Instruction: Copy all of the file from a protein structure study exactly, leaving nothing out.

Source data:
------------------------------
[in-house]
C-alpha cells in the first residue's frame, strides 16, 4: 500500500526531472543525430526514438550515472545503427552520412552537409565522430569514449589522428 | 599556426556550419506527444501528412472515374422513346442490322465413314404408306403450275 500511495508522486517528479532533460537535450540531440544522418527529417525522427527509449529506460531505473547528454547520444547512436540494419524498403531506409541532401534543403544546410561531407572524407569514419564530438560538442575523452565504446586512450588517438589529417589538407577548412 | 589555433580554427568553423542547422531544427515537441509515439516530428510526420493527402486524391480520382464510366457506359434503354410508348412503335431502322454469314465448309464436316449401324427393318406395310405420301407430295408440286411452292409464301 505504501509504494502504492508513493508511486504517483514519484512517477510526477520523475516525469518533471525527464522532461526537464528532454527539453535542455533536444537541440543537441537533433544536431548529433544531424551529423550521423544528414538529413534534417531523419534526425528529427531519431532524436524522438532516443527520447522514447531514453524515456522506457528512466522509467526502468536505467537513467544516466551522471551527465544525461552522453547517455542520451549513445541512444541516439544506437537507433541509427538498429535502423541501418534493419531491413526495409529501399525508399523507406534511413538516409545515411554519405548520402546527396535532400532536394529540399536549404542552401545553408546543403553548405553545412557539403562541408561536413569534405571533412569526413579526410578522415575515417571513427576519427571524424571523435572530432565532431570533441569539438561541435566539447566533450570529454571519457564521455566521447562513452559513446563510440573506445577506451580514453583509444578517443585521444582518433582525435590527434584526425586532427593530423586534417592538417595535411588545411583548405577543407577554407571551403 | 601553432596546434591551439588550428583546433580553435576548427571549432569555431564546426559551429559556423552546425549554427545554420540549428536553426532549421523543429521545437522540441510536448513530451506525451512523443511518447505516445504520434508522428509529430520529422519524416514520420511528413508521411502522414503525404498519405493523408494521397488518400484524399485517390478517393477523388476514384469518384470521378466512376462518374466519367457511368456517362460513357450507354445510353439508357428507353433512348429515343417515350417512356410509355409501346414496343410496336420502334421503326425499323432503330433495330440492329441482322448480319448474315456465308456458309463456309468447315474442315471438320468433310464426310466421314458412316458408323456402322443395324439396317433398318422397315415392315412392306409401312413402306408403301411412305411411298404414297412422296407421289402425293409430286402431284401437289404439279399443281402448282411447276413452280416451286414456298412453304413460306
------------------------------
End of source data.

[in-house]
C-alpha cells in the first residue's frame, strides 16, 4: 500500500526531472543525430526514438550515472545503427552520412552537409565522430569514449589522428 | 599556426556550419506527444501528412472515374422513346442490322465413314404408306403450275 500511495508522486517528479532533460537535450540531440544522418527529417525522427527509449529506460531505473547528454547520444547512436540494419524498403531506409541532401534543403544546410561531407572524407569514419564530438560538442575523452565504446586512450588517438589529417589538407577548412 | 589555433580554427568553423542547422531544427515537441509515439516530428510526420493527402486524391480520382464510366457506359434503354410508348412503335431502322454469314465448309464436316449401324427393318406395310405420301407430295408440286411452292409464301 505504501509504494502504492508513493508511486504517483514519484512517477510526477520523475516525469518533471525527464522532461526537464528532454527539453535542455533536444537541440543537441537533433544536431548529433544531424551529423550521423544528414538529413534534417531523419534526425528529427531519431532524436524522438532516443527520447522514447531514453524515456522506457528512466522509467526502468536505467537513467544516466551522471551527465544525461552522453547517455542520451549513445541512444541516439544506437537507433541509427538498429535502423541501418534493419531491413526495409529501399525508399523507406534511413538516409545515411554519405548520402546527396535532400532536394529540399536549404542552401545553408546543403553548405553545412557539403562541408561536413569534405571533412569526413579526410578522415575515417571513427576519427571524424571523435572530432565532431570533441569539438561541435566539447566533450570529454571519457564521455566521447562513452559513446563510440573506445577506451580514453583509444578517443585521444582518433582525435590527434584526425586532427593530423586534417592538417595535411588545411583548405577543407577554407571551403 | 601553432596546434591551439588550428583546433580553435576548427571549432569555431564546426559551429559556423552546425549554427545554420540549428536553426532549421523543429521545437522540441510536448513530451506525451512523443511518447505516445504520434508522428509529430520529422519524416514520420511528413508521411502522414503525404498519405493523408494521397488518400484524399485517390478517393477523388476514384469518384470521378466512376462518374466519367457511368456517362460513357450507354445510353439508357428507353433512348429515343417515350417512356410509355409501346414496343410496336420502334421503326425499323432503330433495330440492329441482322448480319448474315456465308456458309463456309468447315474442315471438320468433310464426310466421314458412316458408323456402322443395324439396317433398318422397315415392315412392306409401312413402306408403301411412305411411298404414297412422296407421289402425293409430286402431284401437289404439279399443281402448282411447276413452280416451286414456298412453304413460306